Hardest man on the Frmg
That Vinnie Jones is well hard is common knowledge. In all his years on the pitch he was never one to argue a decision when a punch in the mouth was likely to settle matters much more decisively. That he should have turned his fists to acting surprised many people but apparently his debut role in Lock Stock And Two Smoking Barrels is startlingly good. Well who’s going to argue with him? Jones plays Big Chris, the debt collector and father to the aptly named Little Chris. Whether he follows Eric Cantona into the world of the movies is still up for debate, but by the looks of the photo above, no poncey striker is going to get past the defence this season.
front of house
Mike Gunn's Momento Mori
Fun-lovin' funeral director MIKE GUNN picks his favourite quiet, dark, dank spots around Edinburgh.
I arrive in Edinburgh not really expecting to enjoy the festival — sitting about all day in the sun isn’t really my idea of a good time, I’m preoccupied with the thought that in a hundred years from now you and me and everyone we know will be dead. Voltaire once said that humans are the only creatures who know they will die (he was great fun at festivals).
If you have read this far you will have already realised that I'm not one of those cheeky chappy type of comedians who do jokes about Tesco or waiting for the bus. No, I'm much happier (if that’s the right word) dealing with the dark side of life. It’s just the way I am! If you ask me, slipping on a banana skin Will never be funny. Well, not unless you are old or ill and you hit your head on something hard on the way down. But then I never have fitted in that well. I even think it’s a shame that the weather’s brightened up. You can't really enjoy Edinburgh's Gothic architecture without a grey sky and a nice light drizzle.
While other comedians are all out relaxing in the sun and drinking their own weight in alcohol, I’m much more interested in Visiting the haunted underground city where, during the plague, so the story goes, the people of Edinburgh got it into their heads that the origin of the Black Death was in fact Mary King’s Close. So they bricked up the whole close with everyone in it. What a great idea! I must pass this useful tip on to the Birmingham City Planning Department.
But it’s early and I’m not really paying attention and I end up on the wrong tour somewhere under South Bridge. It’s cold and damp and I find out the first person to cross South Bridge did it in a hearse so it wasn’t all bad. I emerge from the vaults like an anaemic vampire, to find the weather still intensely bright.
So it's off to Deacon Brody’s for a sit down and a bloody mary. Hey! Now we’re talking — Deacon Brody, a man so schizo he inspired the Robert Louis Stevenson classic Jekyll
Mike Gunn: side-splittin'. grave-diggin' director
and Hyde and had a pub named after him. How many stars does that get in The Scotsman? Not Quite as many as Burke and Hare I think; Edinburgh’s most infamous duo, famed for selling the bodies of their murdered victims to the medical profession. Possibly the beginning of the Health Servrce cut backs we still see today. Burke manages the highest accolade (no, not a five star reView), he actually has his own entry in the Oxford Dictionary. Look up Burke — 'to murder by suffocation so as to leave no mark'. The Perrier pales into insignificance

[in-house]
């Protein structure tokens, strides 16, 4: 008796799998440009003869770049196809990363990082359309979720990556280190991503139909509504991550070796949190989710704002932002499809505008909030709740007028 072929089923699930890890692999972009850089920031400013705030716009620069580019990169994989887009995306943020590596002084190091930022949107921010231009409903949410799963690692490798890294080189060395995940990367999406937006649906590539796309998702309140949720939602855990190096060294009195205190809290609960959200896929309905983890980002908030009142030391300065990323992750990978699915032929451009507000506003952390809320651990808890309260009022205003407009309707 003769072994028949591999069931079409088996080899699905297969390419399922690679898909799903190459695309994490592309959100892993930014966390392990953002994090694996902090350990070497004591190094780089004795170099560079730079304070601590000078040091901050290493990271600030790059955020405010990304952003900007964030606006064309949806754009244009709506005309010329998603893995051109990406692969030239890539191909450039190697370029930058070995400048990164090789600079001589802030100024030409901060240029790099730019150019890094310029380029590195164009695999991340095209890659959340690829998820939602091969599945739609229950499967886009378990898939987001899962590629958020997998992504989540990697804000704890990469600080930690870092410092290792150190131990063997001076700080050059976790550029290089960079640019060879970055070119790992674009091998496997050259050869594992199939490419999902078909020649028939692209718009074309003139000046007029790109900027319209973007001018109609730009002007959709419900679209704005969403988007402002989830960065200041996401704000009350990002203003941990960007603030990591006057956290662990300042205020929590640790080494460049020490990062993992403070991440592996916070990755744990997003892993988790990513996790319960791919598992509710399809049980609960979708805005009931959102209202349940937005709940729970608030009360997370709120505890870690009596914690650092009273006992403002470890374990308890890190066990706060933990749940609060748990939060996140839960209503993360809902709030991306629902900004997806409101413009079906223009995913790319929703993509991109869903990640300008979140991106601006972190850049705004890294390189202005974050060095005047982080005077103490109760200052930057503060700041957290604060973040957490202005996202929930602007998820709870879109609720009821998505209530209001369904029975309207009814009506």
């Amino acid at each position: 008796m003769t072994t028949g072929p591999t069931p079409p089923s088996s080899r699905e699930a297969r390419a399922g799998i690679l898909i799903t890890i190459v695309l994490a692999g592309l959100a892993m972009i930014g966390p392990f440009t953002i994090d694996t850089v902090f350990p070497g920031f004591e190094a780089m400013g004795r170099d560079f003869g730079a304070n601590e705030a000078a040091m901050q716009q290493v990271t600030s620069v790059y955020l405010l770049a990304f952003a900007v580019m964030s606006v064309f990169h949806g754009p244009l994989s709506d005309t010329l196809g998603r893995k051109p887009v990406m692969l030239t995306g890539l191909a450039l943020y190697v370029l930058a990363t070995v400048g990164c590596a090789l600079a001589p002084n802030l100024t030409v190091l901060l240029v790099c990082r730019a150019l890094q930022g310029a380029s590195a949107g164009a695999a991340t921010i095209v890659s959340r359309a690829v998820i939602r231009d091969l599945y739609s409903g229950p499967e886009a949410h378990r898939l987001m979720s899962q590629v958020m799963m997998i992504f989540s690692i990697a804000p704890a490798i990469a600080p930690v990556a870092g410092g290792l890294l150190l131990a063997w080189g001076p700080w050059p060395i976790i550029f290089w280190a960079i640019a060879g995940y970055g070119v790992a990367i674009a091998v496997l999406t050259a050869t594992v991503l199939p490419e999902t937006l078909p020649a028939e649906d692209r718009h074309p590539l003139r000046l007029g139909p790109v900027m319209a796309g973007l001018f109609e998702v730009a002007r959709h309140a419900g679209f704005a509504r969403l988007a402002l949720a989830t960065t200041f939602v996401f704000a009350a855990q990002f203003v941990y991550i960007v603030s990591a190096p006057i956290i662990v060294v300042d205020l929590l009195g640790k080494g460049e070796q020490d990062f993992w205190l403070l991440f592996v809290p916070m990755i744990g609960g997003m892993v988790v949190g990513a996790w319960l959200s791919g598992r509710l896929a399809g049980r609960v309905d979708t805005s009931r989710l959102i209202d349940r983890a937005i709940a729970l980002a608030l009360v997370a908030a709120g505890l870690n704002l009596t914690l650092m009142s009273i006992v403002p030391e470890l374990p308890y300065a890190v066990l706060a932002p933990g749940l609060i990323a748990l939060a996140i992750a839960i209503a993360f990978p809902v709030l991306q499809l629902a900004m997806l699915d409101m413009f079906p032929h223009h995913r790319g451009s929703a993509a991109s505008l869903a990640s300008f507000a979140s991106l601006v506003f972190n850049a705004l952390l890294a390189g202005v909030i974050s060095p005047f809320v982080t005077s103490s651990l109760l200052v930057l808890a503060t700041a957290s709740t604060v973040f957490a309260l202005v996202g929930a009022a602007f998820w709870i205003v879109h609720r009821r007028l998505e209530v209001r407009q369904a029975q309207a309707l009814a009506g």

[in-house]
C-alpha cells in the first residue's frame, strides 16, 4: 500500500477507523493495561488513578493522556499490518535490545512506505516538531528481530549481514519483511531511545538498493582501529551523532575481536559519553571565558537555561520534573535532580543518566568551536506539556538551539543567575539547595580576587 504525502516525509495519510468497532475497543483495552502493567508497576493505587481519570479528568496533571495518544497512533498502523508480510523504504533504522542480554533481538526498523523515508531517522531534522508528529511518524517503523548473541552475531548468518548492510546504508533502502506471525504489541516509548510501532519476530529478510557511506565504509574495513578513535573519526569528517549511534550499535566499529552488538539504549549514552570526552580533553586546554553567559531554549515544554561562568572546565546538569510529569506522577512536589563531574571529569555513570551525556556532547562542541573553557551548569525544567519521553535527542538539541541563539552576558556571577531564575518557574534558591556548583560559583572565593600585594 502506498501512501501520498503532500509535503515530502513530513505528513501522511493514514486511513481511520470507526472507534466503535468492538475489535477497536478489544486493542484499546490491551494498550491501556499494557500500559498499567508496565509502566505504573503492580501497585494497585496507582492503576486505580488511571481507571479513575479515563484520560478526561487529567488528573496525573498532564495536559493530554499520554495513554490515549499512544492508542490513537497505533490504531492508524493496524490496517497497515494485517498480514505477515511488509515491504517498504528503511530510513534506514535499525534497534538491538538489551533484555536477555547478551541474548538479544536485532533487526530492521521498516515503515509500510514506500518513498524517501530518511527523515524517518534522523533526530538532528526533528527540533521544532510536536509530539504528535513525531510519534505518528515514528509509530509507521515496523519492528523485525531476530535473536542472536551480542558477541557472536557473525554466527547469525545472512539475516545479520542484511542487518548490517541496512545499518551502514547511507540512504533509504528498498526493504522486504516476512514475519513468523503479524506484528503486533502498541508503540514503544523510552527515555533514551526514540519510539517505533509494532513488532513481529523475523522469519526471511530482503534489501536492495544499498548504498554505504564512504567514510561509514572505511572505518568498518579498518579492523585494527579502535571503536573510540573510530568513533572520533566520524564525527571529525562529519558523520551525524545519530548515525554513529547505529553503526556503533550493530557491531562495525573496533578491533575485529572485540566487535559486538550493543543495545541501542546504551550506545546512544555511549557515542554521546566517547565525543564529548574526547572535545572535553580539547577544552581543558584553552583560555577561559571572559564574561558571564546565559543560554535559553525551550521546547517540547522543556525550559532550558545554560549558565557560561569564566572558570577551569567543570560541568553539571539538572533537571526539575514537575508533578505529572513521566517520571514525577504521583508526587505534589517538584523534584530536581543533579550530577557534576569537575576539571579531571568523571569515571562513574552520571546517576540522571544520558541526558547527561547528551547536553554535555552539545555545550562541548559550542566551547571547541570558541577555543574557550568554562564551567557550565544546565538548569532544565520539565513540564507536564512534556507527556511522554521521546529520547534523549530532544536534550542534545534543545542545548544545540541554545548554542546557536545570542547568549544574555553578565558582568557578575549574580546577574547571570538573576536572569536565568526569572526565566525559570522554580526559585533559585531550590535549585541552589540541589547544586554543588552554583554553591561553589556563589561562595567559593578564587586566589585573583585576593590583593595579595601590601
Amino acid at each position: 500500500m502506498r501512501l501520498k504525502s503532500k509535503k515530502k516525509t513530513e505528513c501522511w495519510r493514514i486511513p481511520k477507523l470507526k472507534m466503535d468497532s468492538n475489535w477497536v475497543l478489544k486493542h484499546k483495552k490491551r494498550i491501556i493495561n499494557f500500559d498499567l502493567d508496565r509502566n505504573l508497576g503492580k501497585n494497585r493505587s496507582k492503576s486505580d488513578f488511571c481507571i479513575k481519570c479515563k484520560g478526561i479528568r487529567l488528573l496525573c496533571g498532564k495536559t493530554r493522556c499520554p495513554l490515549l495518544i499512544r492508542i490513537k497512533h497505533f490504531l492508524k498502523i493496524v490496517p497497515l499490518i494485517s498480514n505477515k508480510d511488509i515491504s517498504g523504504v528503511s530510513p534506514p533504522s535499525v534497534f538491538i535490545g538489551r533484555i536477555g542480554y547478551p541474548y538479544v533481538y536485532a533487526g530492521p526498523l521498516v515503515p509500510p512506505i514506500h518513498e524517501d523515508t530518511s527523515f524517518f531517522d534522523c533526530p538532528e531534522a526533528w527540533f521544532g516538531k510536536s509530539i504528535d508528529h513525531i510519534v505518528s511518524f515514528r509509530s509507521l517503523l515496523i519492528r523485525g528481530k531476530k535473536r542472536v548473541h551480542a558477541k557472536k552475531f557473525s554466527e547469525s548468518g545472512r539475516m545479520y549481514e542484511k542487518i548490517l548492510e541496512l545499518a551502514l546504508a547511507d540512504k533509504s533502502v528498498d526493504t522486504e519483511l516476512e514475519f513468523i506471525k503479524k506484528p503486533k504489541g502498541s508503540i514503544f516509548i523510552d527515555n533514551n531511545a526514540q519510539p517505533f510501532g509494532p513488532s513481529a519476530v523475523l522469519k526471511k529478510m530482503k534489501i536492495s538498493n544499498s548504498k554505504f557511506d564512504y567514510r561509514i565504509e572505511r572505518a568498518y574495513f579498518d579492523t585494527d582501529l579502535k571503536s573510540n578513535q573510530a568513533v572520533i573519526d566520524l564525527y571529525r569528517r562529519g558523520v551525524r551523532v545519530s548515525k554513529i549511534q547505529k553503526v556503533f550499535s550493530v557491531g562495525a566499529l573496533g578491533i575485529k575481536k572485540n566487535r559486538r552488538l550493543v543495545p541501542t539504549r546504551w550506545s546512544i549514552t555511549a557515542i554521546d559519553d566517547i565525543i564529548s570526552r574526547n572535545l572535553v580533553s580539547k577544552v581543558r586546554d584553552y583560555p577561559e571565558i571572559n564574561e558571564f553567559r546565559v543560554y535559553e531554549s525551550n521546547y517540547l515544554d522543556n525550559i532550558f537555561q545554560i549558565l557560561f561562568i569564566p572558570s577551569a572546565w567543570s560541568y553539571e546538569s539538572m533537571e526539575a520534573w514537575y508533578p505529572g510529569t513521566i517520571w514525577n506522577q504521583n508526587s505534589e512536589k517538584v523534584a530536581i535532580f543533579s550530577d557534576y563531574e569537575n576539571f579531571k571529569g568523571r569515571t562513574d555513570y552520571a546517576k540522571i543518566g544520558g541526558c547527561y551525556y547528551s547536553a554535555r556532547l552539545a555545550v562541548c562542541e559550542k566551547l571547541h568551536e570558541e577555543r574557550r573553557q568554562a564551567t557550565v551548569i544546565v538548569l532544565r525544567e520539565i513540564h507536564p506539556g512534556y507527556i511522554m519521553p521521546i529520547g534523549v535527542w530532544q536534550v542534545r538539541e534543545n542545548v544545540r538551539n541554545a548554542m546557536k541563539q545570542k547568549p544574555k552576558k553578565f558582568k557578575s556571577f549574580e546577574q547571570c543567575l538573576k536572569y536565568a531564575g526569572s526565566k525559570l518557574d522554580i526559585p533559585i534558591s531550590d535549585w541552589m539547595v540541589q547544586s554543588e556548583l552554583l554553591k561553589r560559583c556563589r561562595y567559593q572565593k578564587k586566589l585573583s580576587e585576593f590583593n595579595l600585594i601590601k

I'm still marvelling at this achievement as l wan< home through the crowds. I bump into a group of grim-faced, hungover performers staring pitifully at the papers, in the hope that some critic might have given them a good review. There's gossip about who’s fallen out with who and someone having alcohol pOisoning. A grey cloud moves over the sun. Things are looking up. I might enjoy this festival after all.
Mike Gunn (Fringe) Pleasance (Venue 33) 556 6550, until 31 Aug, 10.45pm, £8I£7 (£7I£6).
The column that says 'More, please sir.’
After an initial flurry of interest that netted us some beer, a baseball cap
and a pack of pasta, things have gone predictably dull on the bribes front. Diverse Attractions, who are
clever pens with lights attached so that you can see what you're writing when doing reviews. While it's a lovely
performing Arthur Miller's Witch hunt play, The Crucible, at Riddle Court, have sent us a ’new voodoo doll’, complete with pins to stick in it. Apparently, its secret powers are only activated after mentioning their performance. We think that this actually constitutes more of a threat than a bribe and were surprised to find that the note which accompanied the doll wasn't written in blood or crayon. Anyway, go see their show before something horrible happens. The omnipotent comedy promoters Avalon kindly sent everyone in the office a notepad and one of those
thought, we all know the real reason for giving us the pens is to make us more easily noticeable to comedians and thus vulnerable to verbal savaging. Or mebbe we're just getting as paranoid as the performers.
Apart from the aforementioned voodoo spookiness and the doodling tools, there’s been a big heap of nothing, nada and zilch accumulating on the bribes, please desk. So, in the interests of greed, we’ll reiterate the rules: send us stuff and we'll mention your show. Send us really nice stuff and your show will get a glowmg mention.
a scary voodoo doll
20—27 Aug 1998 THE L131 31